Broadway star Telly Leung left Hell’s Kitchen nearly two weeks ago to head to Japan. Tomorrow, he will leave the confines of his apartment in Tokyo for the first time after a strict 14 day quarantine. “No walks, no trips to the store. The producers make grocery runs and garbage disposal trips for us. I’ve not been outside this apartment for 14 days,” said Telly.

Telly is in Japan to play Peter in a production of Jesus Christ Superstar. “It’s an amalgamation of talent from all over the world. We have Canadians, we have folks from London, we have Michael K Lee from Seoul, I’m sort of the Broadway contingent, we have Celinde Schoenmaker, she’s Dutch. I think they planned it to be sort of the Olympics of musical theater,” he explained. The musical ensemble is Japanese, as are members of the cast.

Telly wanted to share his experience with those back at home in order to help understand that for the rest of the world, COVID is not over. “I think it’s really easy for us to forget as we walk down Ninth Avenue and Restaurant Row. While I’ve been in quarantine, I was sort of living vicariously through all of my friends’ social media in New York — whereas it’s very much an ever-changing situation here in Japan,” Telly explained.

I have to be honest, I’m slightly retraumatized and nervous to go back to rehearsal in two days

The actor will mark the end of quarantine tomorrow with another mandatory COVID test and a walk. Then he’s off to work in a city and theater environment very different than that of New York. Japan currently has a vaccination rate of just 14% — and is the focus of global attention with the 2021 Olympics due to start in Tokyo on July 23.

“I tasted a little bit of the world being open in June. I was in Hell’s Kitchen when Cuomo lifted everything as New York was over 70% vaccinated. I was starting to feel freer. I was starting to not think about COVID. I was riding the train and there were even times I absentmindedly didn’t Purell after I rode the subway. Now I am here, It’s like having to go back in a hole. I have to be honest, I’m slightly retraumatized and nervous to go back to rehearsal in two days,” said Telly yesterday.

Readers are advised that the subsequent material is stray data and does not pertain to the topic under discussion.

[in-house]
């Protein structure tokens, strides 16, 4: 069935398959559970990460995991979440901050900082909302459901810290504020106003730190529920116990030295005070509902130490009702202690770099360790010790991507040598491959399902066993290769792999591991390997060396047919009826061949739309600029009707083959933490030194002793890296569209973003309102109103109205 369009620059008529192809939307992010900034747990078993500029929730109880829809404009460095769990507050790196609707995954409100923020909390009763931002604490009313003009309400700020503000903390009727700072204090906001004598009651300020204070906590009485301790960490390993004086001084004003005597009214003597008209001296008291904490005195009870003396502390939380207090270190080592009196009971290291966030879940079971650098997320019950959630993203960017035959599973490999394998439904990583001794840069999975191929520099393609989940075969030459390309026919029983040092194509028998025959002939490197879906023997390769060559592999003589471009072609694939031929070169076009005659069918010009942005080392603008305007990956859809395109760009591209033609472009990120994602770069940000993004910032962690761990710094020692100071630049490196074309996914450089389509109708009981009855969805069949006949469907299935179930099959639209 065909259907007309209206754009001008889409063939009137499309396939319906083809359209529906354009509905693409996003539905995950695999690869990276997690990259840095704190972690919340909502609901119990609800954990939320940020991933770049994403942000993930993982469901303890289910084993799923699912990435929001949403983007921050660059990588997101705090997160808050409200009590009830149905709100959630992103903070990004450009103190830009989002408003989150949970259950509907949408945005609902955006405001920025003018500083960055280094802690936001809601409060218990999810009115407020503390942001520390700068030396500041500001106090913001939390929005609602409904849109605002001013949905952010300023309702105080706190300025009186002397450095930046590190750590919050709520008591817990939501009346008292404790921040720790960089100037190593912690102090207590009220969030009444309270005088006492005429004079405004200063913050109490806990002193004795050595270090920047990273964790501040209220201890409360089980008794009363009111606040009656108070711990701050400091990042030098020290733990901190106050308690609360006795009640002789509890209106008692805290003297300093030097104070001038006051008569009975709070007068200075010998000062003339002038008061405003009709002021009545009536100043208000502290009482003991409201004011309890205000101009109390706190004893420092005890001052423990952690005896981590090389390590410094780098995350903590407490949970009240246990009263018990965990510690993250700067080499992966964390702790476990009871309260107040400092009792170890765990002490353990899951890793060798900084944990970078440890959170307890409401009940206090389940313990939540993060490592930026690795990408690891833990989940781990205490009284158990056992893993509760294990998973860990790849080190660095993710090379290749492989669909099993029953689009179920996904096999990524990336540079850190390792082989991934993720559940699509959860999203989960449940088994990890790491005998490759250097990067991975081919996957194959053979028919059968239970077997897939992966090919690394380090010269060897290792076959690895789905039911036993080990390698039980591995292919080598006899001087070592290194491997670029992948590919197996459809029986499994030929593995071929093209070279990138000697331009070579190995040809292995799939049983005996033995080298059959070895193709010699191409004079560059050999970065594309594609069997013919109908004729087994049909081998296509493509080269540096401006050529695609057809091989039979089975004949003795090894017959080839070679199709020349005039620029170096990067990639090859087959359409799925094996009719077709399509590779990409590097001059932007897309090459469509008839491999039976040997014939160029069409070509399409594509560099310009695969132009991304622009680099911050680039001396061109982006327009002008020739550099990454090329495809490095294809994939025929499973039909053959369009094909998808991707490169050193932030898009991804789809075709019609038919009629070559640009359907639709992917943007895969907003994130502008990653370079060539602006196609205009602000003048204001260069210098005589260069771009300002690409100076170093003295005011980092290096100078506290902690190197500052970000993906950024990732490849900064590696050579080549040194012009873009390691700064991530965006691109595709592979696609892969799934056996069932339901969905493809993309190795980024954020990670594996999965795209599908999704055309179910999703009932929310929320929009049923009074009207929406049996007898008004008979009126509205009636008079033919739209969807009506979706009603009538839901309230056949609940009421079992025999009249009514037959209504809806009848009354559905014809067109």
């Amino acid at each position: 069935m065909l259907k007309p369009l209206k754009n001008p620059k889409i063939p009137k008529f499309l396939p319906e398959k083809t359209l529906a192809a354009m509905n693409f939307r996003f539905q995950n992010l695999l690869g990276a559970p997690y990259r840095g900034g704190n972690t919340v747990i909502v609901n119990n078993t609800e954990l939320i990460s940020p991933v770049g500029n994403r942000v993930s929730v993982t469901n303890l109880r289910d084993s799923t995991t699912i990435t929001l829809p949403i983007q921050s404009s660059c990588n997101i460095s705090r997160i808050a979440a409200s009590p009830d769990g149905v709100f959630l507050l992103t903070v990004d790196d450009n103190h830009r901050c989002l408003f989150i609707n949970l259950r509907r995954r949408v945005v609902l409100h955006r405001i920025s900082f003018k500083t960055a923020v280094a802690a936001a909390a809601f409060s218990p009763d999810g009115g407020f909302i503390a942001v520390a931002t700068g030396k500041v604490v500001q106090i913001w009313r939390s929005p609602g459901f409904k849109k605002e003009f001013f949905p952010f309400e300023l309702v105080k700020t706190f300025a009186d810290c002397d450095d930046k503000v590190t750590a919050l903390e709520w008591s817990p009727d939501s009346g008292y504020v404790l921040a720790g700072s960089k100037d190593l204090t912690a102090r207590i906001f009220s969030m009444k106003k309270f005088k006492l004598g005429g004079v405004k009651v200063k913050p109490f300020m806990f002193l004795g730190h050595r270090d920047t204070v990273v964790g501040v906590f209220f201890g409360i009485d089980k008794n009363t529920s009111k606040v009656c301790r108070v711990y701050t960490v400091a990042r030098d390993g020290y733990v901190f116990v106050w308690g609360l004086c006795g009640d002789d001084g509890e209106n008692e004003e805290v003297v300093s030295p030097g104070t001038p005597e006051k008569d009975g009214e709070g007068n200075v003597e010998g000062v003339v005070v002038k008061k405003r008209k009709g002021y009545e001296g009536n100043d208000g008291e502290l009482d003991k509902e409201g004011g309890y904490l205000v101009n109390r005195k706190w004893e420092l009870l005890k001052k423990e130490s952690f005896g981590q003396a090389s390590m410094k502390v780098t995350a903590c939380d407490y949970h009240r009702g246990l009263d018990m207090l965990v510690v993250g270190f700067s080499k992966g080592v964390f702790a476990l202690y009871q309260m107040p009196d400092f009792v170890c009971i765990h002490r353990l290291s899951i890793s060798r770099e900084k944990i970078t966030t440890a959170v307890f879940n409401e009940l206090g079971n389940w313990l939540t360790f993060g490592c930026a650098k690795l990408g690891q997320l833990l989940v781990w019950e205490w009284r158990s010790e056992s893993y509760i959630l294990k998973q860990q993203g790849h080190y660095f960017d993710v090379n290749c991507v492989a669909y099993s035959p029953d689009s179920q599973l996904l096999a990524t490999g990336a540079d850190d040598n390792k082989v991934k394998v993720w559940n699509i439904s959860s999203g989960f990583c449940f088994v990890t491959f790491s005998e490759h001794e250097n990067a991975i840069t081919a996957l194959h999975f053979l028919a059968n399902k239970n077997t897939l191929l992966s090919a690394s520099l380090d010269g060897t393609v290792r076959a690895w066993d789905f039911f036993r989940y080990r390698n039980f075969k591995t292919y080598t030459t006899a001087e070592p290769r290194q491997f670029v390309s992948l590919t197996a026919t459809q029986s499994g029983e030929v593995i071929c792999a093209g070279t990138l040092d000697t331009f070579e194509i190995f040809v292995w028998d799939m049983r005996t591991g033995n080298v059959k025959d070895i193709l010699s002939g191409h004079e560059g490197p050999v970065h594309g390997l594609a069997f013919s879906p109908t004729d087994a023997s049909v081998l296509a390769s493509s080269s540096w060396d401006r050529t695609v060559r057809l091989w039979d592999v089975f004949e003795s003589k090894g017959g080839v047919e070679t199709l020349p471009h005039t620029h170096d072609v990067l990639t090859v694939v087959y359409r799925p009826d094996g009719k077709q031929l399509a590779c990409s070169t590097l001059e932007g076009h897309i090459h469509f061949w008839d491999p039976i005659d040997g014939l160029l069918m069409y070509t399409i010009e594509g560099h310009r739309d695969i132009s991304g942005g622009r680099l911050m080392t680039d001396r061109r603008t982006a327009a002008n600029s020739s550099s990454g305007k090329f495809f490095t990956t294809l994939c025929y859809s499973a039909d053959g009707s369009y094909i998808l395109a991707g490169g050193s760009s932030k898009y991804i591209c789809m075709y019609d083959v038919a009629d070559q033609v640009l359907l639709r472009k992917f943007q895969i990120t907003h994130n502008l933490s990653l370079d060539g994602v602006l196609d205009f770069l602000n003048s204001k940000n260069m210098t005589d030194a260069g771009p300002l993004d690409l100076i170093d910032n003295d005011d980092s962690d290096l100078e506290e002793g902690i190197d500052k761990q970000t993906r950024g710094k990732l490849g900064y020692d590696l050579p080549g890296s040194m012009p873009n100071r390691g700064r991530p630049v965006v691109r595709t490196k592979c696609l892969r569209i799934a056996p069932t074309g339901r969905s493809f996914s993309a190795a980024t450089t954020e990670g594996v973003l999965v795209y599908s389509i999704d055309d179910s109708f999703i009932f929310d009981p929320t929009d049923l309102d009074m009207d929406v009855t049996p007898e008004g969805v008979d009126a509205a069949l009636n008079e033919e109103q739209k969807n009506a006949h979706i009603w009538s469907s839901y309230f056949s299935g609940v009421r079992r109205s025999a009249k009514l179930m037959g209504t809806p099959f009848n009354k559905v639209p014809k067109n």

Rehearsals have strict protocols. In cast meetings, performers need to be “one meter apart at all times, but two meters preferably”. Telly and colleagues are getting COVID tested every week. For the show they will be unmasked, but they are masked at all times during rehearsals.

Leung heads into rehearsals tomorrow in a car, as they are not allowed to use public transport. There will be no stage door, no backstage guests, no eating with other people backstage. Any hope of nightlife is curtailed with bars stopping serving at 7pm.

The actual show will only use 50% of the theater’s capacity — with the first five rows not in use at all. Cheering is a no-no too. “You’re not allowed to cheer at all during a rock show, you can clap. You’re not allowed to actually audibly make sound,” said Telly.

Telly reflected on the vaccine hesitancy in Japan — a country with such a trusting culture. “You’re never going to get Americans to not make noise. They’re gonna yell freedom of speech. It’s very different. And yet, there is so much vaccine hesitancy here and issues with trusting the government. It is interesting because I think of the Japanese as some of the most trusting people. In Japan, people don’t lock their bikes, they don’t lock their doors because there’s no crime — which is unheard of for Hell’s Kitchen residents. In Japan, there’s a certain sort of societal trust and yet there is a ton of vaccine hesitancy,” he shared. Leung helped Mayor Bill de Blasio launch a special vaccination center for New York’s performing arts community earlier this year.

“At the end of 14 days, I’ve really developed a sense of dual gratitude. I am grateful that Japan is even letting us foreigners into the country to do this show, and that I am getting a chance to make theater in Asia – where there was never a shut down of theater like there was on Broadway and the West End. But being here has also made me appreciate that despite our mishandling of COVID early on in the US, we ultimately did get the vaccination rollout right – and I feel lucky to be vaccinated,” said Telly.

Jesus Christ Superstar runs July 15-27 as part of the World Musical Concert Series at the Theatre Orb in Tokyo and then in Osaka until August 1.


Telly Leung took over the lead role of Aladdin on Broadway from original cast member Adam Jacobs in June 2017. He’s also appeared in Glee, Godspell, and Rent, starred opposite George Takei in Allegiance, and performed in the acapella musical In Transit. He and his husband, James Babcock, live in Hell’s Kitchen.

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1 Comment

  1. Not just a wonderful performer, Telly is at the top of the list for giving back. He has provided his multiple talents to more benefits than almost anyone this past year and a half. He is always there to give support. Thanks for the wonderful article. So glad that he and his husband are in Hell’s Kitchen. A BIG THANK YOU Telly for all that you have done and are continuing to do.

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